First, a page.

How Brexit Will Work

Union Jack and EU flags
A Union Jack flag flies next to the flag of the European Union, Westminster, London, June 24. Britain's disentangling process from the bloc will involve a series of complex negotiations. Toby Melville/Reuters

The U.K. has voted to leave the EU after a countrywide referendum, in a historic decision for the union.

With little precedent for the EU losing a leading member and British Prime Minister David Cameron announcing his resignation, speculation about the country and the continent's future is rife. However, there are some questions we can already answer.

What is Article 50?

Article 50 of the Treaty on the European Union outlines the process by which an EU member can leave the union. It begins with the member notifying the other states of its intention to leave, which sets in place a two-year deadline. New treaties signed by the EU as a bloc no longer apply to the U.K. once the two-year period has run out. However, as Richard Whitman, British political analyst at Chatham House tells Newsweek , the article only contains a process of how to split from the EU, but not what status it gains once this has happened.

"The complicated thing is, the article was devised just so there is a provision that allows a negotiation, but it really is more of a pen and ink drawing," he says. "It provides an allowance for disentanglement, but it does not answer the question what we are disentangling into."

What happens when Article 50 is triggered?

"The state wishing to withdraw notifies the European Council, which then sets out guidelines for EU institutions on negotiating with the state and negotiations between that state and the other 27 begin," says Professor Damian Chalmers from the London School of Economics.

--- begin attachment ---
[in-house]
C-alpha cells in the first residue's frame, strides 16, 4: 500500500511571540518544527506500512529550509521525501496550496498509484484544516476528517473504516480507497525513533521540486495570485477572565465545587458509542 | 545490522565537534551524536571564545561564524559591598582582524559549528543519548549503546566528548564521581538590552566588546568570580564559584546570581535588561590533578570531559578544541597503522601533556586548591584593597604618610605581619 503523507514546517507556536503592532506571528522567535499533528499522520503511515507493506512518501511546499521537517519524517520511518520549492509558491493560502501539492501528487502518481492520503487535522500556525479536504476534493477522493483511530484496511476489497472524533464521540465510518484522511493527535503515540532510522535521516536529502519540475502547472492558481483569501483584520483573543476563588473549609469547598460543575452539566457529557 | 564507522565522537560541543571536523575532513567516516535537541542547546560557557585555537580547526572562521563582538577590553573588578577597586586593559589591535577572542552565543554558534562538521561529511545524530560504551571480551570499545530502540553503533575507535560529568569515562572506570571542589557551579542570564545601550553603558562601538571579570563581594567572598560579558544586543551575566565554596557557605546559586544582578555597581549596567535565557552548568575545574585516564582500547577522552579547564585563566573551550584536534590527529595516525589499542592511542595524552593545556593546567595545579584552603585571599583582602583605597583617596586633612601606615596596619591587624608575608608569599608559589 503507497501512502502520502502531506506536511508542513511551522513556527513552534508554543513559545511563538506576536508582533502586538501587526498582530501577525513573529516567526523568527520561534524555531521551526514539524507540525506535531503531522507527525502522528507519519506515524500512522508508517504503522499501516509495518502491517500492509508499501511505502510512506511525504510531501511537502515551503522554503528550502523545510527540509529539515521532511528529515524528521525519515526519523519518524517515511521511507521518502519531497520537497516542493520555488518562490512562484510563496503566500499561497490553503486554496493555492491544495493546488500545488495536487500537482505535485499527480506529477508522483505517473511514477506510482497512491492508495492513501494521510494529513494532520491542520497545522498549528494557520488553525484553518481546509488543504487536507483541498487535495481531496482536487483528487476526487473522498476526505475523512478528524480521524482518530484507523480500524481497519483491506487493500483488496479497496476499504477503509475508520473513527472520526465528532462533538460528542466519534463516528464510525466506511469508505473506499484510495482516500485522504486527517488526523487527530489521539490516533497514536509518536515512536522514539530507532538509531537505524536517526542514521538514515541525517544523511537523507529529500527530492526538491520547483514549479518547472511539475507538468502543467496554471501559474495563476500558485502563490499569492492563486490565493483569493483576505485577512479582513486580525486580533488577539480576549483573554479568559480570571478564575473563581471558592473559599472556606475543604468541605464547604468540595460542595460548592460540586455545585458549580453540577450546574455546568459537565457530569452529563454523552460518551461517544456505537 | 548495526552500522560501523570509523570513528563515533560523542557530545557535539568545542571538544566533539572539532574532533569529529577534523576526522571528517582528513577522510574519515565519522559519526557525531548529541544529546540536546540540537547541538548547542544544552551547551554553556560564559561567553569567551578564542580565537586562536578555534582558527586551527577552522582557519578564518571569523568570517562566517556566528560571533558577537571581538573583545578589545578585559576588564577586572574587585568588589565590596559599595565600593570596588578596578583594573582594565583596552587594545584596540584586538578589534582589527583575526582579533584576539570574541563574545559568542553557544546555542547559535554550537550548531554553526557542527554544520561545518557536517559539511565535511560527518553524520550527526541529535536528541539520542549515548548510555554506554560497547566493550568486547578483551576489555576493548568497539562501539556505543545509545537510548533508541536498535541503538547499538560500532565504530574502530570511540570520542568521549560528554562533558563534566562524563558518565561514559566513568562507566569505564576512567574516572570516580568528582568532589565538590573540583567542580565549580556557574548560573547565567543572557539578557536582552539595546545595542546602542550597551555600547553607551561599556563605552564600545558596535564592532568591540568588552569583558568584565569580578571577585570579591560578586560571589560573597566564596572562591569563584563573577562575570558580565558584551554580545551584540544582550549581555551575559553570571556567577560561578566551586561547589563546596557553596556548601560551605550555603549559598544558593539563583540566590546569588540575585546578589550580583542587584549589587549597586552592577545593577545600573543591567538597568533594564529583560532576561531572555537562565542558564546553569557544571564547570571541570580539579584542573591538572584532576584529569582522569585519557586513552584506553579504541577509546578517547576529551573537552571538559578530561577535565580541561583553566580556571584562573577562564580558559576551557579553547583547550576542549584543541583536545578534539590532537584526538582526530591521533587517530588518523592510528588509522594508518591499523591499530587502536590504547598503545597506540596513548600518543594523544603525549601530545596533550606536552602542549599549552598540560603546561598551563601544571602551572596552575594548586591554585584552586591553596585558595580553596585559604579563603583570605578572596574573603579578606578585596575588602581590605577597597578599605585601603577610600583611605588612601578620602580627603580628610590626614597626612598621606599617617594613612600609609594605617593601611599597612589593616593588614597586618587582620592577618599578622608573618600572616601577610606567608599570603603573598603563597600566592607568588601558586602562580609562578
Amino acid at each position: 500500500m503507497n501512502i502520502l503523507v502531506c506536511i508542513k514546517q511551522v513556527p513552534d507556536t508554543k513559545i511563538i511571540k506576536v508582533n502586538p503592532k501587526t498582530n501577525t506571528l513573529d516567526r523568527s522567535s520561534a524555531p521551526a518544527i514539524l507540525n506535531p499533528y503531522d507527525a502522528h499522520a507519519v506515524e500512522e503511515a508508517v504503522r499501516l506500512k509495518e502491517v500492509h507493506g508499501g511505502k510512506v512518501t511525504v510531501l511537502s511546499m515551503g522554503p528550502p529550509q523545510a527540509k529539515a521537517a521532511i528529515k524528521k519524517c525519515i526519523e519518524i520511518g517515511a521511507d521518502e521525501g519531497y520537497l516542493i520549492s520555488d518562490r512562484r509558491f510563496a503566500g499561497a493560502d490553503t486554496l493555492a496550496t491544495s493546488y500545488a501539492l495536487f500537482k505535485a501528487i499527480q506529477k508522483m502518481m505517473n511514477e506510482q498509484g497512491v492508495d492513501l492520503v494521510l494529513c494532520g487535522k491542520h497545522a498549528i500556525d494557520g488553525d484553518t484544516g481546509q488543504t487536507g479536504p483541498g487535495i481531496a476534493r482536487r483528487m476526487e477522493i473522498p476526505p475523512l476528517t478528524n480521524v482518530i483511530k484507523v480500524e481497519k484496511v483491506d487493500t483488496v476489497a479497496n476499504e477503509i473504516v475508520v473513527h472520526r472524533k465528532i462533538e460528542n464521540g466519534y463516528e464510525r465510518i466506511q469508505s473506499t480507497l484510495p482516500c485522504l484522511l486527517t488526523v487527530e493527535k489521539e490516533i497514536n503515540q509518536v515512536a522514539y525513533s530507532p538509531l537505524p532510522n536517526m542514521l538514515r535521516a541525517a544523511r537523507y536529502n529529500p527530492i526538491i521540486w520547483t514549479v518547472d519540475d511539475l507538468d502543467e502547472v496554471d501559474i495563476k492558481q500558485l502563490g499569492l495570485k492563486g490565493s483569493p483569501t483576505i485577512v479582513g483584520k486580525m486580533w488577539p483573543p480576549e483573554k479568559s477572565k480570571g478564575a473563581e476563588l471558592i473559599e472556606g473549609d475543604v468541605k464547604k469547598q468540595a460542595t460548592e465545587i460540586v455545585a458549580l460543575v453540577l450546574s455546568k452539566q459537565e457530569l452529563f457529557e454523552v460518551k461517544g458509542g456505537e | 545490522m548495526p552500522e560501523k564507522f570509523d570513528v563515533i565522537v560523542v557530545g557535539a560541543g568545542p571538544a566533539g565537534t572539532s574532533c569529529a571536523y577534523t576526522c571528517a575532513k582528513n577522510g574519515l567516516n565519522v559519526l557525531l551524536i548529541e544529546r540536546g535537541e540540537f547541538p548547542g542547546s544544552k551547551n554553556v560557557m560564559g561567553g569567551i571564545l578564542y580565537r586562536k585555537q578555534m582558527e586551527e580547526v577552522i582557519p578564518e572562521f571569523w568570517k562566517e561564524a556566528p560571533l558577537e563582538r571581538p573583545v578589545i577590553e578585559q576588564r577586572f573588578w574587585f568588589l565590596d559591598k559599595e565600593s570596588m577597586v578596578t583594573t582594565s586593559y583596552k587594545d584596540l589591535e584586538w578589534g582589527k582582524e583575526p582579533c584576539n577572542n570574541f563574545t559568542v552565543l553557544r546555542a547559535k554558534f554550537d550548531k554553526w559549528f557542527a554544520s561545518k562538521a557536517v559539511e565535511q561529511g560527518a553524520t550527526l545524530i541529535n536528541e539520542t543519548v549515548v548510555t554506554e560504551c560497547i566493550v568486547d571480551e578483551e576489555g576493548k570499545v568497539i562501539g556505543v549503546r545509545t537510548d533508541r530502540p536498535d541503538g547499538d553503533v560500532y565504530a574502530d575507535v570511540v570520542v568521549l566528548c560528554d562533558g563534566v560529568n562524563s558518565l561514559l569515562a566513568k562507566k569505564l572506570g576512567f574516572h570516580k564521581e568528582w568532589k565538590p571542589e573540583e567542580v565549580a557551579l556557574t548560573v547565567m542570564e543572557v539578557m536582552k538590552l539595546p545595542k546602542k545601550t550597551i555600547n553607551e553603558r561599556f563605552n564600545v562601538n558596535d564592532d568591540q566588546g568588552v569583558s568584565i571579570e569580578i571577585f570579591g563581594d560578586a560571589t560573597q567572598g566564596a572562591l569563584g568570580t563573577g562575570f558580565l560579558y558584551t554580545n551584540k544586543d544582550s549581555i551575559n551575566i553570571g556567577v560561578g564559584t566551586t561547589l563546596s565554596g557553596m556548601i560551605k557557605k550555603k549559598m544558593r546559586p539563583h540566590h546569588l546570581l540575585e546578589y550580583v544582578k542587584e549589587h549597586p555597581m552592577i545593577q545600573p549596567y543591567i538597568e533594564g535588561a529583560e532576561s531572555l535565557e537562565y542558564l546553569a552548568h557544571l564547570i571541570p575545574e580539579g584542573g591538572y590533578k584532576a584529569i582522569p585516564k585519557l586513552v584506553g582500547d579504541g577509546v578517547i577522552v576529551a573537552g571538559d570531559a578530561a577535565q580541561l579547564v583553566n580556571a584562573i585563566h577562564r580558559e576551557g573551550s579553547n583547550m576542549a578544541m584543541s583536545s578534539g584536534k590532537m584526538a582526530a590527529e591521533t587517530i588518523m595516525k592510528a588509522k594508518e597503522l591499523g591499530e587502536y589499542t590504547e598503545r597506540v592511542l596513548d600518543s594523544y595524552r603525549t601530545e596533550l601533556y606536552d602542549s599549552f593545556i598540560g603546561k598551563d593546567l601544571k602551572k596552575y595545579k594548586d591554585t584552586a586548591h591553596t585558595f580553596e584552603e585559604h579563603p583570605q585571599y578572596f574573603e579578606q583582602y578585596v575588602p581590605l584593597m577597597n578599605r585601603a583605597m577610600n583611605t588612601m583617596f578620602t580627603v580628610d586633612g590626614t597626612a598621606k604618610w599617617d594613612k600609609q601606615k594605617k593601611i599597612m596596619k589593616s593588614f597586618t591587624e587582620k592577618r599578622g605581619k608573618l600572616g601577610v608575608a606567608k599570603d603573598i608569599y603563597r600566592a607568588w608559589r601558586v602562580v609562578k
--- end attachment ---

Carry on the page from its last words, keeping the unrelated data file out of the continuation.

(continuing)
All members must then agree on what it is they would like to retain in their relationship with the leaving state and the European Commission represents this in discussions with the state that wants to leave.

"If there is no agreement within two years, that period can be extended," Chalmers said, although all members must also agree to extend the period of negotiation.

"If you're a small state like Latvia, for example, you would want to protect Latvians residing in the U.K.—so they might say as part of the mandate, there has to be some protection to retain the status of Latvians in the U.K."

"The mandate can cover anything that the individual states want," Chalmers adds. "There are two things stopping this process from rolling on for too long. Firstly, the Leave side have committed to the U.K. not being a member of the EU by May 2020, which is when the next general election will be held, and the second is the two-year deadline set by Article 50."

What happens now?

There was much speculation as to what Cameron would say Friday morning. He resigned , explaining that he did "not think it would be right for (him) to be the captain" to guide Britain through Brexit. He did not trigger Article 50, meaning the two-year deadline is not yet upon the U.K.

"Cameron's speech this morning indicated that effectively the U.K. won't trigger formal negotiations until October," Chalmers says. "In the meantime, Donald Tusk (European Council President) said the negotiations amongst the other 27, for what they want out of the mandate agreement, must begin."

This process could be very lengthy, especially considering the difficulty EU members have faced in making a joint decision on issues such as sanctions on Russia, the migrant crisis and the Greek bailout. This might be a process starting from scratch.

"I don't think there were negotiations about what members would like from a Brexit agreement up until now, because they were probably worried that the details of talks would be leaked," Chalmers says. "All states will have a long shopping list, with France likely to request its farmers retain access to the U.K. market, Spain demanding its fishers retain access to British waters, [and] Latvian migrants requesting to retain working status.